A Really Short History of Nearly Everything
|Interest Level||Reading Level||Reading A-Z||ATOS||Word Count|
|Grades 4 - 7||Grades 9 - 12||n/a||n/a||n/a|
Bill Bryson’s own fascination with science began with a battered old school book he had when he was about ten or eleven years old. It had an illustration that captivated him–a diagram showing Earth’s interior as it would look if you cut into it with a large knife and removed about a quarter of its bulk. The idea of lots of startled cars and people falling off the edge of that sudden cliff (and 4,000 miles is a pretty long way to fall) was what grabbed him in the beginning, but gradually his attention turned to what the picture was trying to teach him: namely that Earth’s interior is made up of several different layers of materials, and at the very centre is a glowing sphere of iron and nickel,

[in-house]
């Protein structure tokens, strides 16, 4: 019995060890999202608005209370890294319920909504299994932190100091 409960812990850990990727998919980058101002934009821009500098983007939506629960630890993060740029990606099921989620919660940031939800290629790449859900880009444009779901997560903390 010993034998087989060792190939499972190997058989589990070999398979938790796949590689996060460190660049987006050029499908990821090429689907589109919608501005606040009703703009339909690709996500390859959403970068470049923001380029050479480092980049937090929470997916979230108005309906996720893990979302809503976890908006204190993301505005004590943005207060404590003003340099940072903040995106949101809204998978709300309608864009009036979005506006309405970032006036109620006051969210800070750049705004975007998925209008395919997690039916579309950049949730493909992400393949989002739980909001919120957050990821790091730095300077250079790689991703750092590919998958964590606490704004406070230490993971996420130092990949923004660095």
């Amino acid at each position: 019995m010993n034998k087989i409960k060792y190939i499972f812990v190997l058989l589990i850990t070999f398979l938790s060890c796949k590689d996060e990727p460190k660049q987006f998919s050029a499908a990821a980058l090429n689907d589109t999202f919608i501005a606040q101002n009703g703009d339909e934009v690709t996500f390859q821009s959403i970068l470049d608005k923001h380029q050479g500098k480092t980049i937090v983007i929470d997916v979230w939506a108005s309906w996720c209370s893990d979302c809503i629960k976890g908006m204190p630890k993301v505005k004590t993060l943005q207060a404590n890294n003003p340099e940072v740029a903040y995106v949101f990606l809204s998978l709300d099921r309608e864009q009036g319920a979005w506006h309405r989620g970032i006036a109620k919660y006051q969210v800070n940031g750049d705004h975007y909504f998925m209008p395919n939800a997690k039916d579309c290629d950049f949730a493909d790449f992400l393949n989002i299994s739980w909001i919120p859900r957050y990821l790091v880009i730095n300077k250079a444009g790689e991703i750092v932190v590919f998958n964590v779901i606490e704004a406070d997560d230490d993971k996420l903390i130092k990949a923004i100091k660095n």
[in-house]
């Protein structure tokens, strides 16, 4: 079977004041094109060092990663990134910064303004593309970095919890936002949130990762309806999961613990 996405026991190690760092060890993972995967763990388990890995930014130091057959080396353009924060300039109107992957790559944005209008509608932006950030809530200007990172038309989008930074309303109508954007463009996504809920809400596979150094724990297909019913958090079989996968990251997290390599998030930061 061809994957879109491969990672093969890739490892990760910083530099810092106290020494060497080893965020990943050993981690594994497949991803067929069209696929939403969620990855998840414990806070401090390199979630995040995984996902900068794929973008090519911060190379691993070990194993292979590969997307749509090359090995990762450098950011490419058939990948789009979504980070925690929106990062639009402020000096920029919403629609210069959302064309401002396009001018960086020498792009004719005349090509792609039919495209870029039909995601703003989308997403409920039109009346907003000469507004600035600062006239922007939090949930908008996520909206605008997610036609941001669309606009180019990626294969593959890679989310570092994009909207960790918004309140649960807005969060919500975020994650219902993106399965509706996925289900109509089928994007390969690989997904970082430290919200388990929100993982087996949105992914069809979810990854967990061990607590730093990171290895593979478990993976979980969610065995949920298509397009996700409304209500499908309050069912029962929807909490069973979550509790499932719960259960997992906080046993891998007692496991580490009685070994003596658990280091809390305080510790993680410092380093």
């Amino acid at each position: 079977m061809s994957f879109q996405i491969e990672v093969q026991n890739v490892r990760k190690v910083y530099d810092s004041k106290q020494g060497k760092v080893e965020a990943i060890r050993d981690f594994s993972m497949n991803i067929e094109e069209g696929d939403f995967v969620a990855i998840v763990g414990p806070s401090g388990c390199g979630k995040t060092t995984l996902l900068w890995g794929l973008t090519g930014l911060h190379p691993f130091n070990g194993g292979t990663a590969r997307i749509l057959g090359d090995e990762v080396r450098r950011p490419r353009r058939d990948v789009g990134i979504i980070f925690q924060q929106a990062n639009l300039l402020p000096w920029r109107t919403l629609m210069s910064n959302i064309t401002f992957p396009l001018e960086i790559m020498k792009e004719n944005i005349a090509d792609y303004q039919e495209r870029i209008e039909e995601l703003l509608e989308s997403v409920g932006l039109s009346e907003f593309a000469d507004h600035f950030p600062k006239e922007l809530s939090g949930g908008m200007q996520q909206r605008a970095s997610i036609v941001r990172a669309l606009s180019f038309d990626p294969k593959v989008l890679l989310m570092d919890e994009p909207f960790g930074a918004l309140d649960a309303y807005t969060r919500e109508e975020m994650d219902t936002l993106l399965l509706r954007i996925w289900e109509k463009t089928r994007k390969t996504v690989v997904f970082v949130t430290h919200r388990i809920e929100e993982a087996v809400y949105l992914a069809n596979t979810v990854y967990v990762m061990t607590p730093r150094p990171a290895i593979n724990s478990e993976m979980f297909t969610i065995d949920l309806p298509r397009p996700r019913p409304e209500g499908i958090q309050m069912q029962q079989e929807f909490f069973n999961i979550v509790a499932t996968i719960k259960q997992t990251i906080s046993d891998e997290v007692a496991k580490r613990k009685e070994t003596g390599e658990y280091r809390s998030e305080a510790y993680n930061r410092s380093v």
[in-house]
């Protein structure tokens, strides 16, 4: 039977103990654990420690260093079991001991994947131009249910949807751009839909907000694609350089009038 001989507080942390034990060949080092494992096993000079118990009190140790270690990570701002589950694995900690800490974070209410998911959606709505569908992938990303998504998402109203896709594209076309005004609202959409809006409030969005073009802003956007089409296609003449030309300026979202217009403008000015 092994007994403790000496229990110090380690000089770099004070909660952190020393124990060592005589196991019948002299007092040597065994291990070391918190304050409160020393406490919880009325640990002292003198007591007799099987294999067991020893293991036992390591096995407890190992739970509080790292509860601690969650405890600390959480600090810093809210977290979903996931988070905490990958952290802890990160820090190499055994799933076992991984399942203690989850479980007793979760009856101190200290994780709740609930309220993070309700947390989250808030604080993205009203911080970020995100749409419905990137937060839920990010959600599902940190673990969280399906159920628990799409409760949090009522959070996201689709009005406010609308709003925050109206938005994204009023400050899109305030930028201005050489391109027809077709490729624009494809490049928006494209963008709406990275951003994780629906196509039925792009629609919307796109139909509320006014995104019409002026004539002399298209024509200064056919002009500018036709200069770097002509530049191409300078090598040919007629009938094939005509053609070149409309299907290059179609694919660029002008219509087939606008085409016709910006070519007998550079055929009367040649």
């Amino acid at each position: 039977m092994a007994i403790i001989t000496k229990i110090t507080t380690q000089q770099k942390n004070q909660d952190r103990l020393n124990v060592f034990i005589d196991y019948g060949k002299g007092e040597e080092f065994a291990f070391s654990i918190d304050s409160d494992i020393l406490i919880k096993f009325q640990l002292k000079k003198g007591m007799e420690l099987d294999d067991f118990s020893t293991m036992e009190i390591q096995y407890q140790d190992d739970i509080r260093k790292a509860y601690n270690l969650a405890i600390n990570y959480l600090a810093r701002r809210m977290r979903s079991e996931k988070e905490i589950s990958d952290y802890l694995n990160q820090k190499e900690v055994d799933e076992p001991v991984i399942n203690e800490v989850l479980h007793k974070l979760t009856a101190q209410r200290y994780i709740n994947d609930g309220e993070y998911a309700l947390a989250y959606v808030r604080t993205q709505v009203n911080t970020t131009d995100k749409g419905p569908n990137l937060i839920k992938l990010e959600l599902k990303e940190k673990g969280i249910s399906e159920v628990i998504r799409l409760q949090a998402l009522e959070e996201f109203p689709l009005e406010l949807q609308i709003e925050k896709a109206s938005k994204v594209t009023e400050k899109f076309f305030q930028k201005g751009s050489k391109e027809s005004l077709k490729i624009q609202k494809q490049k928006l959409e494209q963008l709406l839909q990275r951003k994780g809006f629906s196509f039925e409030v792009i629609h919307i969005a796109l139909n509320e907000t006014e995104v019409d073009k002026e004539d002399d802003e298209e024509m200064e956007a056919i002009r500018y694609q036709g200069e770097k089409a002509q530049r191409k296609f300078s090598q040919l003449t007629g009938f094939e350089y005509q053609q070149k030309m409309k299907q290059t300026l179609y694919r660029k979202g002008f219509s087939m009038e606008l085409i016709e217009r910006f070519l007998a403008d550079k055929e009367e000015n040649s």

as hot as the Sun’s surface, according to the caption. And he very clearly remembers thinking: “How do they know that?”
Bill’s storytelling skill makes the “How?” and, just as importantly, the “Who?” of scientific discovery entertaining and accessible for all ages. He covers the wonder and mystery of time and space, the frequently bizarre and often obsessive scientists and the methods they used, and the mind-boggling fact that, somehow, the universe exists and against all odds, life came to be on this wondrous planet we call home.